“In terms of online (English) resources provided by the Korean government or culture institutes, it’s still not much better even now,” said McLaughlin, who is from Scotland.

When he decided to learn more about brewing makgeolli four years ago, his research led him to lessons that were filled with more gimmicks than substance.

“I saw opportunities to do it and you can dress up in a hanbok, a very touristic type of thing, and have your photo taken, but that doesn’t really gel with me well,” he said. “I wanted to know more about it, not just, ‘This is rice wine. This is from Korea.’”

The Master Tour with The Sool Company (Robert Watt) The Master Tour with The Sool Company (Robert Watt)

Non-Korean speakers here looking to gain an insight into traditional alcohol will find information scarce. The Sool Company seeks to fill this void and educate people through tastings, brewing classes and tours so that consumers can make quality choices when purchasing their bottles.

However, a big challenge the company faces is convincing people that top-shelf Korean alcohol exists. For many new to the country, their first foray into domestic alcohol usually begins, and sometimes ends, at a convenience store, which McLaughlin said can leave people with a bad impression.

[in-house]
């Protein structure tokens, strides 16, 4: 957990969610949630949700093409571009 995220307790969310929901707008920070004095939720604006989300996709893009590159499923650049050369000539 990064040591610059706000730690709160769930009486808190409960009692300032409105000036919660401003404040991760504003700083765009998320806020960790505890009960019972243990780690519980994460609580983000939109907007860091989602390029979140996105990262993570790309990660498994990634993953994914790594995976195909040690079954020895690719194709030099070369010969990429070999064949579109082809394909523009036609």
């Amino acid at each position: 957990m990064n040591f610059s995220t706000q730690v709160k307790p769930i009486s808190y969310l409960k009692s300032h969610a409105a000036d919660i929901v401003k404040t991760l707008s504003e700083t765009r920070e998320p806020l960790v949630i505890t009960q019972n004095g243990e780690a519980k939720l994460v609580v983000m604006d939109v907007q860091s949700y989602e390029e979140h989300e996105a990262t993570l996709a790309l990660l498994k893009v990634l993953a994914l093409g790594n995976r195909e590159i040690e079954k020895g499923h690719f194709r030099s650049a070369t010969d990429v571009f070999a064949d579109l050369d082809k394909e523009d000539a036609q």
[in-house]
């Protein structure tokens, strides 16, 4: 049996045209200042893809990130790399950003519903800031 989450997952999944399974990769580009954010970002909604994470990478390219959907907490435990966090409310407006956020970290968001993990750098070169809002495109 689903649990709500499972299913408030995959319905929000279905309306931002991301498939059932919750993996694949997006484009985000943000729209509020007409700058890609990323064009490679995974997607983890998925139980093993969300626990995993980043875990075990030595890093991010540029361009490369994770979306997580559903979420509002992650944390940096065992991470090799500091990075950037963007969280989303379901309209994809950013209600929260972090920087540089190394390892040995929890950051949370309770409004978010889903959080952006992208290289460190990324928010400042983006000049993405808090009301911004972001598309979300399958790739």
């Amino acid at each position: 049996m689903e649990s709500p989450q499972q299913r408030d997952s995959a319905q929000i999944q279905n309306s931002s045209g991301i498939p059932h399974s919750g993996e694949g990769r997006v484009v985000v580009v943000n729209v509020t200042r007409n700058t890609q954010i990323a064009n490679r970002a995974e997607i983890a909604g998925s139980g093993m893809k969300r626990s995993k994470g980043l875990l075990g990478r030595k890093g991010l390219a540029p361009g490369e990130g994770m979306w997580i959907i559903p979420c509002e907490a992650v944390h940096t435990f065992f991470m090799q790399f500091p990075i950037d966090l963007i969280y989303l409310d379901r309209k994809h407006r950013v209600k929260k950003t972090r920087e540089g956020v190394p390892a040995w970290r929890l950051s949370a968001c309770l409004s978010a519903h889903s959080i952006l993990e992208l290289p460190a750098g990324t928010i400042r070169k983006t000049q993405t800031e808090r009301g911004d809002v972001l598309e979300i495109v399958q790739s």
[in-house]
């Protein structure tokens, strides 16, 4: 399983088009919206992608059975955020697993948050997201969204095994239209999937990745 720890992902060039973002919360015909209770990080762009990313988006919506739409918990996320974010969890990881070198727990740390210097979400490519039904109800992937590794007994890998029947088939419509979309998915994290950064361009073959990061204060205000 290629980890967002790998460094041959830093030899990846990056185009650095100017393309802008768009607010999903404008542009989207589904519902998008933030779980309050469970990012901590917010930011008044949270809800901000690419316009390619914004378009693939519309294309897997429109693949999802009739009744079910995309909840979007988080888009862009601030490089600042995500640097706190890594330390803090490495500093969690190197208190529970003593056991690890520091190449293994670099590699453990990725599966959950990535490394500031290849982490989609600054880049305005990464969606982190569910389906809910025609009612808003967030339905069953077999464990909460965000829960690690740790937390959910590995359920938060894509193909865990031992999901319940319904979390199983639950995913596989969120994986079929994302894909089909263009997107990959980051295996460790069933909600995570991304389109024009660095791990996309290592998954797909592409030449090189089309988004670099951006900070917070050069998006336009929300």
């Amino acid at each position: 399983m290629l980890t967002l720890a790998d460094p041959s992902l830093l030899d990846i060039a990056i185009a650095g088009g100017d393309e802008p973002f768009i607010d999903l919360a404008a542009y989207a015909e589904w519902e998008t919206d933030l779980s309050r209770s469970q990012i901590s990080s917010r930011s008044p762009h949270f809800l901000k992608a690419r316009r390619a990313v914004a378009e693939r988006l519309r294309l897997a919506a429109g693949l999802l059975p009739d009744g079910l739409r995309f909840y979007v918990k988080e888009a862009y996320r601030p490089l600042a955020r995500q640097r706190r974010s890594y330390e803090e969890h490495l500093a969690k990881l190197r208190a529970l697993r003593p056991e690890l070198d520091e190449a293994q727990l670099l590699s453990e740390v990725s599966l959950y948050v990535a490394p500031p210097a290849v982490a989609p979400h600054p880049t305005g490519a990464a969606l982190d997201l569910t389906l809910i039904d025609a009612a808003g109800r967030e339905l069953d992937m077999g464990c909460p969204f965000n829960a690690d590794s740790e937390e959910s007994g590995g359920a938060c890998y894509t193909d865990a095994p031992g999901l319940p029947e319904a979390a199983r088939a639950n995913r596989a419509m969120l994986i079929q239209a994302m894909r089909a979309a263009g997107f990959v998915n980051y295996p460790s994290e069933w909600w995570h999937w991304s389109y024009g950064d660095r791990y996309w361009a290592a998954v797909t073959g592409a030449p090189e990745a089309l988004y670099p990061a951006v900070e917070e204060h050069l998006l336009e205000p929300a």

Over the past 50 years makgeolli has gone from Korea’s most popular alcoholic drink to being eclipsed by beer and soju, both of which have undergone recent rebirths. McLaughlin sees makgeolli’s demise as an issue of accessibility.

“The market here is heavily skewed in favor of large companies, large breweries that produce cheaper products. The really, really great stuff is generally accessible, particularly in Seoul in most parts of the city, but its knowing where those places are and how to access them is a challenge,” he said.

Mixing makgeolli during a brewing class at The Sool Company (The Sool Company) Mixing makgeolli during a brewing class at The Sool Company (The Sool Company)